38. Brignole M, Alboni P, Benditt D, et al. Guidelines on management (diagnosis and treatment) of syncope. Eur Heart J 2001; 22:1256.
  39. Giustetto C, Schimpf R, Mazzanti A, et al. Long-term follow-up of patients with short QT syndrome. J Am Coll Cardiol 2011; 58:587.
  40. Bass EB, Curtiss EI, Arena VC, et al. The duration of Holter monitoring in patients with syncope. Is 24 hours enough? Arch Intern Med 1990; 150:1073.
  41. Brembilla-Perrot B, Beurrier D, de la Chaise AT, et al. Significance and prevalence of inducible atrial tachyarrhythmias in patients undergoing electrophysiologic study for presyncope or syncope. Int J Cardiol 1996; 53:61.
  42. Eagle KA, Black HR. The impact of diagnostic tests in evaluating patients with syncope. Yale J Biol Med 1983; 56:1.
  43. Mendu ML, McAvay G, Lampert R, et al. Yield of diagnostic tests in evaluating syncopal episodes in older patients. Arch Intern Med 2009; 169:1299.
  44. Quinn JV, Stiell IG, McDermott DA, et al. The San Francisco Syncope Rule vs physician judgment and decision making. Am J Emerg Med 2005; 23:782.
  45. Reed MJ, Newby DE, Coull AJ, et al. The ROSE (risk stratification of syncope in the emergency department) study. J Am Coll Cardiol 2010; 55:713.
  46. Costantino G, Solbiati M, Pisano G, Furlan R. NT-pro-BNP for differential diagnosis in patients with syncope. Int J Cardiol 2009; 137:298.
  47. Reed MJ, Newby DE, Coull AJ, et al. Role of brain natriuretic peptide (BNP) in risk stratification of adult syncope. Emerg Med J 2007; 24:769.
  48. Costantino G, Solbiati M, Casazza G, et al. Usefulness of N-terminal pro-B-type natriuretic Peptide increase as a marker for cardiac arrhythmia in patients with syncope. Am J Cardiol 2014; 113:98.
  49. Thiruganasambandamoorthy V, Ramaekers R, Rahman MO, et al. Prognostic value of cardiac biomarkers in the risk stratification of syncope: a systematic review. Intern Emerg Med 2015; 10:1003.
  50. Pires LA, Ganji JR, Jarandila R, Steele R. Diagnostic patterns and temporal trends in the evaluation of adult patients hospitalized with syncope. Arch Intern Med 2001; 161:1889.
  51. Zaidi A, Clough P, Cooper P, et al. Misdiagnosis of epilepsy: many seizure-like attacks have a cardiovascular cause. J Am Coll Cardiol 2000; 36:181.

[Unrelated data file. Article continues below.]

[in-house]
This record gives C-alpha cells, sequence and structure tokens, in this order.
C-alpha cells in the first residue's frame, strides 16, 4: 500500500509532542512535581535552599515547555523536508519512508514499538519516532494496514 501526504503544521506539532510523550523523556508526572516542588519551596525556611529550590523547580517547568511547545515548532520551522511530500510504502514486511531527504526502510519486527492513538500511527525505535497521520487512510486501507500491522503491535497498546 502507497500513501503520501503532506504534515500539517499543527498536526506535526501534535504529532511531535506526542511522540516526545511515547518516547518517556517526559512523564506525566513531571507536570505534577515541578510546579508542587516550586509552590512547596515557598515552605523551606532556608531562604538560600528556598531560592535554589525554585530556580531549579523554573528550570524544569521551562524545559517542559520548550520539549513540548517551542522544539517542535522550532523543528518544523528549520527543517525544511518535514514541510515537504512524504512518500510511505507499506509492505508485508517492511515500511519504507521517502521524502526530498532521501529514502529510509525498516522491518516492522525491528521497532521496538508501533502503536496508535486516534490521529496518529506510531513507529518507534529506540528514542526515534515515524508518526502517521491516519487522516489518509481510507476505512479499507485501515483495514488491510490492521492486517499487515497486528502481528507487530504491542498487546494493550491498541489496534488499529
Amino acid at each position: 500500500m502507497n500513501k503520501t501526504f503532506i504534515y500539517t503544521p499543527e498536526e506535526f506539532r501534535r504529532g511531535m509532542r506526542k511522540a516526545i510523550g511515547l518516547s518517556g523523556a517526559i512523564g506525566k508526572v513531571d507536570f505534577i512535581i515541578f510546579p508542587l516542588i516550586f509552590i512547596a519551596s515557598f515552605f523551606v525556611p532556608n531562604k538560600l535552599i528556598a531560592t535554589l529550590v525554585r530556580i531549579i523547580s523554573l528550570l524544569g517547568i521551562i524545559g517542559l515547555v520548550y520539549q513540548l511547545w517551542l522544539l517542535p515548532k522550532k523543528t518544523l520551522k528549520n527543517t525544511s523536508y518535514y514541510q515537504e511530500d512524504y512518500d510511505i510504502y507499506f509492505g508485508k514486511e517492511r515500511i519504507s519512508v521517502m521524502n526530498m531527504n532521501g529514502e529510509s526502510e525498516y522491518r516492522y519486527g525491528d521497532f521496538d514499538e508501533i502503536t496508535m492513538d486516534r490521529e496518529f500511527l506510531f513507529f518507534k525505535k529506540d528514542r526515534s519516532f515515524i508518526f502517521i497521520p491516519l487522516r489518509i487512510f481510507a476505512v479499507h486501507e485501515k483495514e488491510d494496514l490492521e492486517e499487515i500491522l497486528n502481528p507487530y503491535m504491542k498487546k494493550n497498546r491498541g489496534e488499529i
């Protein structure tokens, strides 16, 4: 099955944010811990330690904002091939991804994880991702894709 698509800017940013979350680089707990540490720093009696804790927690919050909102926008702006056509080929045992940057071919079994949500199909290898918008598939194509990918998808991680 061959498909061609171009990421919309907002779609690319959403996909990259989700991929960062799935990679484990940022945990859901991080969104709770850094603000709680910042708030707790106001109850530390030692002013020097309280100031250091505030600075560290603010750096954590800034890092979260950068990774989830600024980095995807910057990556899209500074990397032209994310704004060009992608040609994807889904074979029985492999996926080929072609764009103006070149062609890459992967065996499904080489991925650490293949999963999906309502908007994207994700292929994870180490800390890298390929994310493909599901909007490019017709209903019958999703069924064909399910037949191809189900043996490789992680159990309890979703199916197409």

52. Sarasin FP, Junod AF, Carballo D, et al. Role of echocardiography in the evaluation of syncope: a prospective study. Heart 2002; 88:363.
  53. Jiménez D, Díaz G, Valle M, et al. [Prognostic value of syncope in the presentation of pulmonary embolism]. Arch Bronconeumol 2005; 41:385.
  54. Calvo-Romero JM, Pérez-Miranda M, Bureo-Dacal P. Syncope in acute pulmonary embolism. Eur J Emerg Med 2004; 11:208.
  55. Authors' unpublished data.
  56. Turakhia MP, Hoang DD, Zimetbaum P, et al. Diagnostic utility of a novel leadless arrhythmia monitoring device. Am J Cardiol 2013; 112:520.
  57. Schreiber D, Sattar A, Drigalla D, Higgins S. Ambulatory cardiac monitoring for discharged emergency department patients with possible cardiac arrhythmias. West J Emerg Med 2014; 15:194.
  58. Barrett PM, Komatireddy R, Haaser S, et al. Comparison of 24-hour Holter monitoring with 14-day novel adhesive patch electrocardiographic monitoring. Am J Med 2014; 127:95.e11.
  59. Serrano LA, Hess EP, Bellolio MF, et al. Accuracy and quality of clinical decision rules for syncope in the emergency department: a systematic review and meta-analysis. Ann Emerg Med 2010; 56:362.
  60. Costantino G, Casazza G, Reed M, et al. Syncope risk stratification tools vs clinical judgment: an individual patient data meta-analysis. Am J Med 2014; 127:1126.e13.
  61. Quinn J, McDermott D, Stiell I, et al. Prospective validation of the San Francisco Syncope Rule to predict patients with serious outcomes. Ann Emerg Med 2006; 47:448.
  62. Quinn J, McDermott D, Kramer N, et al. Death after emergency department visits for syncope: how common and can it be predicted? Ann Emerg Med 2008; 51:585.
  63. Saccilotto RT, Nickel CH, Bucher HC, et al. San Francisco Syncope Rule to predict short-term serious outcomes: a systematic review. CMAJ 2011; 183:E1116.
  64. Derose SF, Gabayan GZ, Chiu VY, Sun BC. Patterns and preexisting risk factors of 30-day mortality after a primary discharge diagnosis of syncope or near syncope. Acad Emerg Med 2012; 19:488.
  65. Kenny RA, Brignole M, Dan GA, et al. Syncope Unit: rationale and requirement--the European Heart Rhythm Association position statement endorsed by the Heart Rhythm Society. Europace 2015; 17:1325.
  66. Shen WK, Decker WW, Smars PA, et al. Syncope Evaluation in the Emergency Department Study (SEEDS): a multidisciplinary approach to syncope management. Circulation 2004; 110:3636.
  67. Sun BC, McCreath H, Liang LJ, et al. Randomized clinical trial of an emergency department observation syncope protocol versus routine inpatient admission. Ann Emerg Med 2014; 64:167.
  68. van Dijk N, Quartieri F, Blanc JJ, et al. Effectiveness of physical counterpressure maneuvers in preventing vasovagal syncope: the Physical Counterpressure Manoeuvres Trial (PC-Trial). J Am Coll Cardiol 2006; 48:1652.